Summit talks between Russian President Vladimir Putin and his US counterpart Donald Trump in Helsinki next week will provide for a significant achievement in the reduction of the global nuclear danger, according to US experts.
Former US Secretary of Energy Ernest J. Moniz and former Georgia Senator Sam Nunn, who are co-chairmen of the Nuclear Threat Initiative, wrote in their opinion column on the website of The Hill newspaper that "The United States and Russia possess more than 90% of the world’s nuclear weapons, each posing an existential threat to the other."
"Outdated Cold War nuclear postures, new cyber dangers and the spread of nuclear knowledge and technology, make it imperative that our leaders work together to prevent a nuclear blunder, with the Helsinki summit being an essential step to restarting nuclear risk reduction efforts," an article from the experts said.
According to the experts, despite a number of differences "Dialogue, however, must also be grounded in a basic truth: that Washington and Moscow have a common existential interest in preventing the use of nuclear weapons."
"While we must address our serious differences, it is imperative that we cooperate on these vital matters," the article reads.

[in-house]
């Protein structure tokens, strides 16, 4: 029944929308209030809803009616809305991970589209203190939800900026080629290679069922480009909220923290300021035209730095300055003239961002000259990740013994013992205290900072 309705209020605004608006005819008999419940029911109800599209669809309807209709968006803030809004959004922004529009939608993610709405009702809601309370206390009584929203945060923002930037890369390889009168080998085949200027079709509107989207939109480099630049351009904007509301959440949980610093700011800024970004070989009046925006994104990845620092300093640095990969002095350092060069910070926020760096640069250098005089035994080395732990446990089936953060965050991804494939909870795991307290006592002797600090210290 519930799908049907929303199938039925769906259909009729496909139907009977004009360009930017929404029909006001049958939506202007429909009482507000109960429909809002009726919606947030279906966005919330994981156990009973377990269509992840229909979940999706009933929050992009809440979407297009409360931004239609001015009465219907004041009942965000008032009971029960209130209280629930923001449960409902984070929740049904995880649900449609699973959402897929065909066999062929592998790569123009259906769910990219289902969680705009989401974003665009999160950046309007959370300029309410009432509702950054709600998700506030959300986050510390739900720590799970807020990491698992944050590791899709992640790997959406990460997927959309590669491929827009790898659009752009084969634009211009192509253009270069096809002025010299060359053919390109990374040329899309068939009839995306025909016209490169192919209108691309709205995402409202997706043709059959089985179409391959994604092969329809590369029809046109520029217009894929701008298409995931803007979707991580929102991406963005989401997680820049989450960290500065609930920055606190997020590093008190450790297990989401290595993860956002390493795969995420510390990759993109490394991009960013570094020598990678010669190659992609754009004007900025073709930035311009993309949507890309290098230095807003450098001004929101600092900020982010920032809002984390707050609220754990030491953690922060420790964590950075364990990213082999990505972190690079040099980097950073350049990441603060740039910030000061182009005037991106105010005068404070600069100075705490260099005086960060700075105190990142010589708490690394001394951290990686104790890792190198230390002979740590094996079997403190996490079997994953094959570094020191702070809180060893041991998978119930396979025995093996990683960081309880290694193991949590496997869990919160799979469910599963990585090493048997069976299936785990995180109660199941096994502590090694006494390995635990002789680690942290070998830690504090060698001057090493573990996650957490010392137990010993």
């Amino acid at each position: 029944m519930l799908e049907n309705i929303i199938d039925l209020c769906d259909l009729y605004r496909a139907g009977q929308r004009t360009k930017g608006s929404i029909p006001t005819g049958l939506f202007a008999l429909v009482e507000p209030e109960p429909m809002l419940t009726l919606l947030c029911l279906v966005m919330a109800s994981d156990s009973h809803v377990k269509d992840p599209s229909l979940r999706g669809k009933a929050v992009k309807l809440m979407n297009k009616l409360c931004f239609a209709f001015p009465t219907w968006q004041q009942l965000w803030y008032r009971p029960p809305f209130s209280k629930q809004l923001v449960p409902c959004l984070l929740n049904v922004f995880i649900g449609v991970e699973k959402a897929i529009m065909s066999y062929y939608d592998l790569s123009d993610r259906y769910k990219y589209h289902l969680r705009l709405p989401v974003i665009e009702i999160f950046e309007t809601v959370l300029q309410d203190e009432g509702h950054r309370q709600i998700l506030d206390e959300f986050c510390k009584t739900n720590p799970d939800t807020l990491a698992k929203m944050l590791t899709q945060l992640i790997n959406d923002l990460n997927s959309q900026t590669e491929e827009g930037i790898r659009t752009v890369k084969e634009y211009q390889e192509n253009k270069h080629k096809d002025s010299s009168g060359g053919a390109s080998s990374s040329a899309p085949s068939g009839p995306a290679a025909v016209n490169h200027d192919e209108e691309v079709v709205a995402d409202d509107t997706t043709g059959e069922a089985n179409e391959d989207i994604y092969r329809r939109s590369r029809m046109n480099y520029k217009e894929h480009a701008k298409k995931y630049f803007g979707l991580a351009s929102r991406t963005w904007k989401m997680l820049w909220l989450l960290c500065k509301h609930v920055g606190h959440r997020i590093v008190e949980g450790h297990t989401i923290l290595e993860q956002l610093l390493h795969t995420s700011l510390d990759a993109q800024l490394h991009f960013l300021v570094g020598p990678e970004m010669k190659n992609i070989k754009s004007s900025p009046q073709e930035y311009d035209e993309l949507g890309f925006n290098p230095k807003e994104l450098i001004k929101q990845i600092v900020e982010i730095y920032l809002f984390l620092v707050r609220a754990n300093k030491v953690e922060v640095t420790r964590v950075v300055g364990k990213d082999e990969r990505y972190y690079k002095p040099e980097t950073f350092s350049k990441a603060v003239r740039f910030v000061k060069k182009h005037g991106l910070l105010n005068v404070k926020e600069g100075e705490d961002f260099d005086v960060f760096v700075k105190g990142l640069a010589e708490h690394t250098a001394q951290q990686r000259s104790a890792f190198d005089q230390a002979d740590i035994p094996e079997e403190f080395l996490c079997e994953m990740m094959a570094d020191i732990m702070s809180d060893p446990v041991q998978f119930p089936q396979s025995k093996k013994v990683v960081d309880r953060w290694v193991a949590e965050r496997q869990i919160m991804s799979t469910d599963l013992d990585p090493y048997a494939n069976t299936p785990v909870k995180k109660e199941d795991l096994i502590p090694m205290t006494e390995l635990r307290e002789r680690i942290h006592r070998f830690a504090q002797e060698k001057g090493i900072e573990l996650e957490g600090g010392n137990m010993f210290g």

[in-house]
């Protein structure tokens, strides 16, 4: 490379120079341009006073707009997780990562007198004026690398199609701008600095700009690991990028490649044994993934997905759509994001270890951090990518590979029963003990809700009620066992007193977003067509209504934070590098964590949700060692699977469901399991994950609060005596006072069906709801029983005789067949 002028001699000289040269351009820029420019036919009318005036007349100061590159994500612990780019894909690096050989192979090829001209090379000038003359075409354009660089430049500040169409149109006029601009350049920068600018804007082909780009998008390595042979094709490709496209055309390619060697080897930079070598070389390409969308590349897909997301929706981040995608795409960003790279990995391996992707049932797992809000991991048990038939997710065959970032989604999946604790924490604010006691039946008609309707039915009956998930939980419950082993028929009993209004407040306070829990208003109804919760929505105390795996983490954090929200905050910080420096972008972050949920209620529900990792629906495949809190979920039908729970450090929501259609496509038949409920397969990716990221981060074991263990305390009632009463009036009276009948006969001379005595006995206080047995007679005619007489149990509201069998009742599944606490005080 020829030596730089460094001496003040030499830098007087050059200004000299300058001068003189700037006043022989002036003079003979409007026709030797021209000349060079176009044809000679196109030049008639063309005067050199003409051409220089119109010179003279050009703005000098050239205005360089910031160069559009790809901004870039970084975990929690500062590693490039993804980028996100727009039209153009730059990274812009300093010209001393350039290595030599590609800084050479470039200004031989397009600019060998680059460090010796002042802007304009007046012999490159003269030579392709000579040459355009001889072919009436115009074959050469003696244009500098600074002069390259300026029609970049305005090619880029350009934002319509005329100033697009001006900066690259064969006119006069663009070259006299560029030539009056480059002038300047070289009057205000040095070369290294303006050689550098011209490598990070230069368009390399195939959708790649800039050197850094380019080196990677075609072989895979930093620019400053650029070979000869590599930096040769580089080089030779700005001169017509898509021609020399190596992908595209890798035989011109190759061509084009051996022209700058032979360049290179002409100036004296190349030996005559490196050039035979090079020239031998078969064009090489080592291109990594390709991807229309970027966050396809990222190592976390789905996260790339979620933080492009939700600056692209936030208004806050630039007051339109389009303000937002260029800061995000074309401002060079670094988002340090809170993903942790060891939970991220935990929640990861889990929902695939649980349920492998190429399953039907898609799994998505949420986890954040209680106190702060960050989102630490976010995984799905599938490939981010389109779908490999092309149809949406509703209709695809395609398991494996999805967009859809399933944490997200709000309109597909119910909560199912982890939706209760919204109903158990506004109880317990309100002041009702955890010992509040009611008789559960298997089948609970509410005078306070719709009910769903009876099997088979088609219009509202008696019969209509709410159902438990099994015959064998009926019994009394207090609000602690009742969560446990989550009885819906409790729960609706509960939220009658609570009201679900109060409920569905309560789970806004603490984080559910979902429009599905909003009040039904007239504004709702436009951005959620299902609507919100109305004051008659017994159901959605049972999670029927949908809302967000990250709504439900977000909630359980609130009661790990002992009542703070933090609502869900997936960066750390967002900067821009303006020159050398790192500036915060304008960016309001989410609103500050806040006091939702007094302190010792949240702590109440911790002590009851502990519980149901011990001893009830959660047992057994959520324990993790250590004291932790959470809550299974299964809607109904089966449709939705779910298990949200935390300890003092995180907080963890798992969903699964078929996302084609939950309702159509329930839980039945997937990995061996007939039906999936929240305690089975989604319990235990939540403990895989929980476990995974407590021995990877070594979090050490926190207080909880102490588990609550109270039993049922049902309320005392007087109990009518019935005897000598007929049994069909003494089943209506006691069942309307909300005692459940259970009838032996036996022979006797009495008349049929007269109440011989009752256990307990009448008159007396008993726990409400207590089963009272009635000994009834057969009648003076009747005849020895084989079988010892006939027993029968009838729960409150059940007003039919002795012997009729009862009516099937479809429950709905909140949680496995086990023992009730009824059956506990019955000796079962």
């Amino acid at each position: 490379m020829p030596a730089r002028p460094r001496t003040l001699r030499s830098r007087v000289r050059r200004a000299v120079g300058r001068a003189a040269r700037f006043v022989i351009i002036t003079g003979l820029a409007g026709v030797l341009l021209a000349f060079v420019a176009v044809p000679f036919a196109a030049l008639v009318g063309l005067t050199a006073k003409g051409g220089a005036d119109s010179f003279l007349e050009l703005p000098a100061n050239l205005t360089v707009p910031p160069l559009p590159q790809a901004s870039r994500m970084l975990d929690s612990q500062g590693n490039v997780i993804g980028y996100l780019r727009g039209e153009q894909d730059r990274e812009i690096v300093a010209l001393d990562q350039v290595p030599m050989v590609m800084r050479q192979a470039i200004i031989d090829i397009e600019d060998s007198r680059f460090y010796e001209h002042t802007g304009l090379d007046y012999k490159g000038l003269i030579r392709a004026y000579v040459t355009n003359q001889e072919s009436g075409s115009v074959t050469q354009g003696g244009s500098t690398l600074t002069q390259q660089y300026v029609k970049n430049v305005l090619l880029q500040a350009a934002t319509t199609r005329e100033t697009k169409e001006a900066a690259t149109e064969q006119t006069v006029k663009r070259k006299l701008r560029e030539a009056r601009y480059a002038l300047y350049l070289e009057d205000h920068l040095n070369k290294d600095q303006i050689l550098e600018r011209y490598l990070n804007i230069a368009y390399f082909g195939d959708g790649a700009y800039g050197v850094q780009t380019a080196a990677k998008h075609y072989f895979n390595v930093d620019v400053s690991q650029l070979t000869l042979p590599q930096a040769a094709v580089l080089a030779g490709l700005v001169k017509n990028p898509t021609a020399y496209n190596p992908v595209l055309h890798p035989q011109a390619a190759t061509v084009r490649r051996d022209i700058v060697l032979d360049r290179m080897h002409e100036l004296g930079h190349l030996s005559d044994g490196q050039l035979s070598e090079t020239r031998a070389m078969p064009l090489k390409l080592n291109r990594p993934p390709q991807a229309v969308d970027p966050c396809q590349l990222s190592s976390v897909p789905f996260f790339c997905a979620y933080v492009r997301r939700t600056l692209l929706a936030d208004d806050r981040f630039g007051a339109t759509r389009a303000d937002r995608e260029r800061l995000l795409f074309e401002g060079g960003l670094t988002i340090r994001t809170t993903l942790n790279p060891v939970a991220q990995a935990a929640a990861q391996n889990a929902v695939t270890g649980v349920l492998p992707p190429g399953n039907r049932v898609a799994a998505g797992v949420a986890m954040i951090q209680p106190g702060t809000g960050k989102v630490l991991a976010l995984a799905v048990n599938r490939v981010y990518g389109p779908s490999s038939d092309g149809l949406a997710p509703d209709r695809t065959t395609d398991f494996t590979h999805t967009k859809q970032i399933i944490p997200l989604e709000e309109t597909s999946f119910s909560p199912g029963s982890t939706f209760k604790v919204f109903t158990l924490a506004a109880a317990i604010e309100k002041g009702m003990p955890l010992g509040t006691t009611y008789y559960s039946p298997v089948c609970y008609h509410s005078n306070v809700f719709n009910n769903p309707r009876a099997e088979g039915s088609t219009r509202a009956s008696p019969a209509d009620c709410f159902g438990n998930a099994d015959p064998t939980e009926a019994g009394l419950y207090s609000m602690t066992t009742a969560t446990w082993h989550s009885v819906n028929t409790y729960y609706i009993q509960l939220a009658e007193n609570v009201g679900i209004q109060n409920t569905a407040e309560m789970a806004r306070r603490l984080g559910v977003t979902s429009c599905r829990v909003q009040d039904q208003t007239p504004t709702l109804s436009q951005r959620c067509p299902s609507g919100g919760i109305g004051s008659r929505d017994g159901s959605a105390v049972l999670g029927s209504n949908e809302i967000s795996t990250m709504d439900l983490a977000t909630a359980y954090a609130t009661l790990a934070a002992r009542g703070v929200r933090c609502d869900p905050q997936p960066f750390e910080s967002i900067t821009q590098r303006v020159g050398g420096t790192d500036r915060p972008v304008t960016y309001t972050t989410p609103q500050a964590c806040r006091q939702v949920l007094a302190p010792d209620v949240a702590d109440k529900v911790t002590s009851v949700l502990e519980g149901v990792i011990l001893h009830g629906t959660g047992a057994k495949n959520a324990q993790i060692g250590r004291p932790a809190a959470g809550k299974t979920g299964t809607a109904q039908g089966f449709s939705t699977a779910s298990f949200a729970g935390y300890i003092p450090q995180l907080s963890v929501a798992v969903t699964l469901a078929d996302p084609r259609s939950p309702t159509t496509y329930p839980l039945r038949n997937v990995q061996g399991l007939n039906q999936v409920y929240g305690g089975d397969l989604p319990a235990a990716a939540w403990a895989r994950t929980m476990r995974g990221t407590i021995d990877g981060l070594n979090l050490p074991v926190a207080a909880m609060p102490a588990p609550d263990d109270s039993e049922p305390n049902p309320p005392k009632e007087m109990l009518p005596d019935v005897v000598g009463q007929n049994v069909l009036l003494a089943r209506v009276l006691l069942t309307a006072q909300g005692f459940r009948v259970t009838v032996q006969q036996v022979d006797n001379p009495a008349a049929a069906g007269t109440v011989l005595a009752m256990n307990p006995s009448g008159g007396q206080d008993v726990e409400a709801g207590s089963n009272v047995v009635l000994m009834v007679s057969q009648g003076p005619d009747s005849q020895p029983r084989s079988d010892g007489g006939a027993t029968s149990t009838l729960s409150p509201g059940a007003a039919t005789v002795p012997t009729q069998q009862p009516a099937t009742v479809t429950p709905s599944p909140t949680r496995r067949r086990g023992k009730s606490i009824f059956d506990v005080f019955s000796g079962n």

"Without even informal understandings regarding the danger of cyber interference in command and control and early warning systems, we risk blundering into a nuclear exchange," according to Moniz and Nunn.
"Our leaders have only minutes to make decisions about nuclear use upon notice of a nuclear attack," the experts said. "We must find ways to increase decision time for leaders to respond to what may be a false warning."
The experts recalled that with numerous differences during the Cold War both Moscow and Washington always negotiated on the matter of reducing the nuclear arms threat.
"Democrats and Republicans understood the need for cooperative engagement to keep Americans safe throughout the Cold War, when Washington and Moscow engaged in a deep ideological struggle, often playing out in hot spots around the world," they said.
"Even then, negotiators met regularly in Geneva, Vienna, and New York, and our military commanders spoke with their counterparts in Moscow," according to the article. "There was an understanding that we have a mutual obligation to prevent nuclear disasters.’
Presidents of Russia and the United States are scheduled for their first summit meeting in the Finnish capital of Helsinki next Monday, July 16. The leaders were reported to be accompanied by Russian Foreign Minister Sergey Lavrov and US Secretary of State Michael Pompeo as well as various experts.